Academic freedom and what the loss of Cornel West means for an institution

Cornel West

Cornel West is a very well-known African-American scholar. In fact, he should be better described as a scholar-activist, one of a rare breed of people in the world today. His advocacy of a wide variety of global issues, including that of Palestine, is well known. In fact the author of this piece first met Dr. West at a rally for Palestine in Washington DC, before having the privilege of being in his presence in an academic setting.

Dr. West is indeed a public intellectual, one of the few, among an elite club one might say, that counts giants like Noam Chomsky, Slavo Zizek, Richard Wolf and the late Richard Levins among its ranks. He has been seemingly everywhere, tackling issues of injustice in many forms: Palestine, of course, but racism and poverty as well, and more recently broaching issues of caste, and discrimination of global minorities such as the Roma.

What is unique about Dr. West is that to all his critiques and analyses he brings a historical perspective and a profound manner of comprehension, undergirded by spiritual certitude and love. He celebrates and continually wonders at the bottomless and undaunted spirit of black people to face oppression, who often responded to the oppression with expressions of love and art. It is this resilience and attitude that mark the balck experience that West tries to bring to his own pronouncements. His manner is not scathing, bruising or retaliatory, but all-embracing, with a willingness to understand opposing views; yet he is always firm in his denouncement of injustice.

He has had his share of perceived failures on public platforms. This was especially when he seemed to go out on a limb and tried to intervene in complex issues of poverty and economic exploitation, as was the case of his efforts with TV host Tavis Smiley to gauge the effects of Barack Obama’s economic policies.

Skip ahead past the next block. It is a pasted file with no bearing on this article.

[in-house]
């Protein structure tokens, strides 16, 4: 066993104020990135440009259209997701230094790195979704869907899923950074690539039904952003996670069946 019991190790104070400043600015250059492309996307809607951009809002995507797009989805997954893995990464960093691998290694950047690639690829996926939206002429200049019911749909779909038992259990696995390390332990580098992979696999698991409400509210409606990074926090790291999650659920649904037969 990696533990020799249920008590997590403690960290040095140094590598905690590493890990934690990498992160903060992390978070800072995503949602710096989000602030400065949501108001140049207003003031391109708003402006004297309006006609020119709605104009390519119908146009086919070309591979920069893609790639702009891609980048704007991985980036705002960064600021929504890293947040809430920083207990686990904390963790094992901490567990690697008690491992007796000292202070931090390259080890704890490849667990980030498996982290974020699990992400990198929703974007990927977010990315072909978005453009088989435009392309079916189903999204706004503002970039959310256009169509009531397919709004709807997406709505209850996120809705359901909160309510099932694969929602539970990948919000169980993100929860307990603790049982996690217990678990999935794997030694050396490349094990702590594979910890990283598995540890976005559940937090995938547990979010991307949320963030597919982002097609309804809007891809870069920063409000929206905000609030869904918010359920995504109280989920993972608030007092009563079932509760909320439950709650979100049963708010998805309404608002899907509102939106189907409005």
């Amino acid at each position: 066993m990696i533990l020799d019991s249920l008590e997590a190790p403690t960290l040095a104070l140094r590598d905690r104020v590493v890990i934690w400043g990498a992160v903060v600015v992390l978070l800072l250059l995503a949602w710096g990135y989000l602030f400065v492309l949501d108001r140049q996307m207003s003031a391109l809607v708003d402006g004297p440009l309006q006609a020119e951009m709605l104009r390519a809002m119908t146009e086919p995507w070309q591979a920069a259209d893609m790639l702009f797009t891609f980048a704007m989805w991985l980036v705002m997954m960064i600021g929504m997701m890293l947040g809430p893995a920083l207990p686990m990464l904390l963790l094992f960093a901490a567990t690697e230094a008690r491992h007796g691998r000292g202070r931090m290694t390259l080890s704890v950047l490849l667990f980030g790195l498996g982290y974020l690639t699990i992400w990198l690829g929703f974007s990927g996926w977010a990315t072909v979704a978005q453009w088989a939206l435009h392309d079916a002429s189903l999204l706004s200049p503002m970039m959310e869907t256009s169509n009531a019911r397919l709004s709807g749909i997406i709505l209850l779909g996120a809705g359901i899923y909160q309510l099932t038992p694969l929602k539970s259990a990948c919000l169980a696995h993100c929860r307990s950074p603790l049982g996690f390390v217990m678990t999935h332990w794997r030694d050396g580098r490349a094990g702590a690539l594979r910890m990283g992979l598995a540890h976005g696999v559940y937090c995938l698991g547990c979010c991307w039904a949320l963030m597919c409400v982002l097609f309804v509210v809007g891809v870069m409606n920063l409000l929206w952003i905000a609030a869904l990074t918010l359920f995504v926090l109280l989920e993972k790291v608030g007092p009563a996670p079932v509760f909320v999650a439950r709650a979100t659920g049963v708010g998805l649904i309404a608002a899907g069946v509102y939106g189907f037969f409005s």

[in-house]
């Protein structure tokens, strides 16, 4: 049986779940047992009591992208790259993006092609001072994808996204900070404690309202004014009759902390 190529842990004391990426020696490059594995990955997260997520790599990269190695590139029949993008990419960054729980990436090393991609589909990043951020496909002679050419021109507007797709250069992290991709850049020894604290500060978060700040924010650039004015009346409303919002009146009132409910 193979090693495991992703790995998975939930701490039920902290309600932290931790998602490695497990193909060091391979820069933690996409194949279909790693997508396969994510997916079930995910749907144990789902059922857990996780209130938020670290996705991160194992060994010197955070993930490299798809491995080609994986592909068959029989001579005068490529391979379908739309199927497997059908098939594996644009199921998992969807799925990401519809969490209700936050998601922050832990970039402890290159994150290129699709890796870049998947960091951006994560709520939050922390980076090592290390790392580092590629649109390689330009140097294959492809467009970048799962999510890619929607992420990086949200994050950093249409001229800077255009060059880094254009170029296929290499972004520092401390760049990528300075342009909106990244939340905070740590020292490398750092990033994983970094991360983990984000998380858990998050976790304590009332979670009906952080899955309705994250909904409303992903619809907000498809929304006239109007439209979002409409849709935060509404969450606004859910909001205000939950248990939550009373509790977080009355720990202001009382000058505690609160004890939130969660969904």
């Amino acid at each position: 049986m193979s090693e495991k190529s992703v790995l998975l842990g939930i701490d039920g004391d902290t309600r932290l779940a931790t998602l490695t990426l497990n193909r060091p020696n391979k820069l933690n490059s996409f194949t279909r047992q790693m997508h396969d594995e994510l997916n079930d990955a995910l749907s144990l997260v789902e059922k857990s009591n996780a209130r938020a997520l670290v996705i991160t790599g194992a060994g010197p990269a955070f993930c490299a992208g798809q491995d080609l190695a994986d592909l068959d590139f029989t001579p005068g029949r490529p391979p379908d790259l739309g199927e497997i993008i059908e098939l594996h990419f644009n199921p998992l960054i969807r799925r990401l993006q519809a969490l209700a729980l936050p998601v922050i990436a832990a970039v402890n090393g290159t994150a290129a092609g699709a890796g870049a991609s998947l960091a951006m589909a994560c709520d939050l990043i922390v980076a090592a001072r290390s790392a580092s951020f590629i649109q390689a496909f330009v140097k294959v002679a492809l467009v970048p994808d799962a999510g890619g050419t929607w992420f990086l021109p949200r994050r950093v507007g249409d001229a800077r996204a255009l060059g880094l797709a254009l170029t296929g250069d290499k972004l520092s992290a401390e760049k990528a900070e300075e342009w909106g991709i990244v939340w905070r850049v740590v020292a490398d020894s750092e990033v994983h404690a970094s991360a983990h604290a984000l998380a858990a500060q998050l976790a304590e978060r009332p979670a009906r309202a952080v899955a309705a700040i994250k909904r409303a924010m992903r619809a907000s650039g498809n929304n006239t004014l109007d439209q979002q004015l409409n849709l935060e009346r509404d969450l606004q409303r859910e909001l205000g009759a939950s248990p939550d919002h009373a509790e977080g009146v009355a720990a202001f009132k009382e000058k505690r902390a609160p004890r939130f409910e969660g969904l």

But it is his vast knowledge and scholarship, especially on issues of black history and culture – intertwined as they are – and his willingness to speak out against many injustices, that make him an invaluable figure speaking truth to power. As more and more intellectuals and activists are cowed down around the world, and digital activism in the form of op-eds and petitions has become the standard way to express dissent, a Cornel West who attends public meetings and rallies in person and is not afraid to express his mind, is an increasing rarity.

It is also worthwhile to mention that he is a deeply invested teacher as well, one who teaches with infinite love and patience, never following a script. His classes are generally open to all, those registered for the class and those not, and often a lot of people from the wider community attend his lectures, listening in awe. He is almost cross between a preacher, a blues musician and a freestyle-poet as he tries to convey and unravel the meaning of something at hand, say, the writings of black intellectual W.E.B. Du Bois.

To cause a scholar of Dr. West’s eminence to feel constrained to leave is a matter of great shame for any institution, even for one which brims with overconfidence but is largely resting on its laurels, like Harvard University. Dr. West has himself suggested that it is time for such all-powerful institutions to reflect on their place and role in society. In matter of fact, it is because of scholars like Dr. West who act as outreach departments of elite, closeted spaces like these universities, that the universities have any social relevance at all.